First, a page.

Mapping cone (homological algebra)

In homological algebra, the mapping cone is a construction on a map of chain complexes inspired by the analogous construction in topology. In the theory of triangulated categories it is a kind of combined kernel and cokernel: if the chain complexes take their terms in an abelian category, so that we can talk about cohomology, then the cone of a map f being acyclic means that the map is a quasiisomorphism; if we pass to the derived category of complexes, this means that f is an isomorphism there, which recalls the familiar property of maps of groups, modules over a ring, or elements of an arbitrary abelian category that if the kernel and cokernel both vanish, then the map is an isomorphism. If we are working in a tcategory, then in fact the cone furnishes both the kernel and cokernel of maps between objects of its core.
Contents
Definition
The cone may be defined in the category of chain complexes over any additive category (i.e., a category whose morphisms form abelian groups and in which we may construct a direct sum of any two objects). Let A,B be two complexes, with differentials d_{A},d_{B}; i.e.,
and likewise for B.
For a map of complexes we define the cone, often denoted by or C(f), to be the following complex:
 on terms,
with differential
 (acting as though on column vectors).
Here A[1] is the complex with A[1]^{n} = A^{n + 1} and . Note that the differential on C(f) is different from the natural differential on , and that some authors use a different sign convention.
Thus, if for example our complexes are of abelian groups, the differential would act as
Properties
Suppose now that we are working over an abelian category, so that the cohomology of a complex is defined. The main use of the cone is to identify quasiisomorphisms: if the cone is acyclic, then the map is a quasiisomorphism. To see this, we use the existence of a triangle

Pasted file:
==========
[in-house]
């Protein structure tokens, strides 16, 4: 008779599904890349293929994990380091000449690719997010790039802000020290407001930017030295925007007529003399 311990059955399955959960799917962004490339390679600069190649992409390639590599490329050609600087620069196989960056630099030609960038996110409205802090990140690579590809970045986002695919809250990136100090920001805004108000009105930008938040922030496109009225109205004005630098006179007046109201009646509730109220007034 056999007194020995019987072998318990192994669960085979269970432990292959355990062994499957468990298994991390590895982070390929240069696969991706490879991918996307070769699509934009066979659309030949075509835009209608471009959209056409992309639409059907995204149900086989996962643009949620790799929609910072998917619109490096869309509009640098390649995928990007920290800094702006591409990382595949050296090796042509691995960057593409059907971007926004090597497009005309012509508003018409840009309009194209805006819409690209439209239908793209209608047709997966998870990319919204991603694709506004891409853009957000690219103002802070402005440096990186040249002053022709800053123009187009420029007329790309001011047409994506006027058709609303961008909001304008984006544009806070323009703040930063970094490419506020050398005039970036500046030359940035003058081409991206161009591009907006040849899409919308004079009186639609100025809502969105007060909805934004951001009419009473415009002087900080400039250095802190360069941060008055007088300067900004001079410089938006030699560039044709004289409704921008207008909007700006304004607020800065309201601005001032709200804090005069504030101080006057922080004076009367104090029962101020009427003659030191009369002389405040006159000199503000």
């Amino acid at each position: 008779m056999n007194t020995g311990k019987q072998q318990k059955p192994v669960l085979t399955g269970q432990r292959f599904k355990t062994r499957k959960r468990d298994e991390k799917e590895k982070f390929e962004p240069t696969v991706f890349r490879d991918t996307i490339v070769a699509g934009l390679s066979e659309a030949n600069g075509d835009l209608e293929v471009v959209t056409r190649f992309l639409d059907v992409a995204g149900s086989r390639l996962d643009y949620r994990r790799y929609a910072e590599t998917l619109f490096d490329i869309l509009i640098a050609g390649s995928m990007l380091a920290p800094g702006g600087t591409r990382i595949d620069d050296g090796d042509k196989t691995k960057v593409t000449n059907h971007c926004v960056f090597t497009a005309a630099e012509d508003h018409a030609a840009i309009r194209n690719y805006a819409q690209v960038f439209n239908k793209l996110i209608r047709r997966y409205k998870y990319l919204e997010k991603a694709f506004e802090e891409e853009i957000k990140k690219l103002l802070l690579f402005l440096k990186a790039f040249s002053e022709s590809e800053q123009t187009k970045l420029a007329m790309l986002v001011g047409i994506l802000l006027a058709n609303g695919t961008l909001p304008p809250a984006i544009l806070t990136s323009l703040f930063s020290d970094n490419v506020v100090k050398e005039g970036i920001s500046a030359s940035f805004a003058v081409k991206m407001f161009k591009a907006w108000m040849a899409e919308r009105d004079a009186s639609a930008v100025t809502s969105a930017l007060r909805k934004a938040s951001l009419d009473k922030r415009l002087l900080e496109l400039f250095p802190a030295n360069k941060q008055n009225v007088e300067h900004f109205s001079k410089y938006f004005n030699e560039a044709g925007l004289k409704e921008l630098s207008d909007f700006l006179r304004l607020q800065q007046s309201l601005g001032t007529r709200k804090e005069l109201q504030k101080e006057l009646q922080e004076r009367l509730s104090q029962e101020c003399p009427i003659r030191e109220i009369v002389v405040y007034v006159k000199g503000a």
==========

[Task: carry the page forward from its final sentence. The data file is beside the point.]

where the maps are the projections onto the direct summands (see Homotopy category of chain complexes). Since this is a triangle, it gives rise to a long exact sequence on cohomology groups:
and if C(f) is acyclic then by definition, the outer terms above are zero. Since the sequence is exact, this means that f ^{*} induces an isomorphism on all cohomology groups, and hence (again by definition) is a quasiisomorphism.
This fact recalls the usual alternative characterization of isomorphisms in an abelian category as those maps whose kernel and cokernel both vanish. This appearance of a cone as a combined kernel and cokernel is not accidental; in fact, under certain circumstances the cone literally embodies both. Say for example that we are working over an abelian category and A,B have only one nonzero term in degree 0:
and therefore is just (as a map of objects of the underlying abelian category). Then the cone is just
(Underset text indicates the degree of each term.) The cohomology of this complex is then
This is not an accident and in fact occurs in every tcategory.
Mapping cylinder
A related notion is the mapping cylinder: let f: A → B be a morphism of complexes, let further g : Cone(f)[1] → A be the natural map. The mapping cylinder of f is by definition the mapping cone of g.
Topological inspiration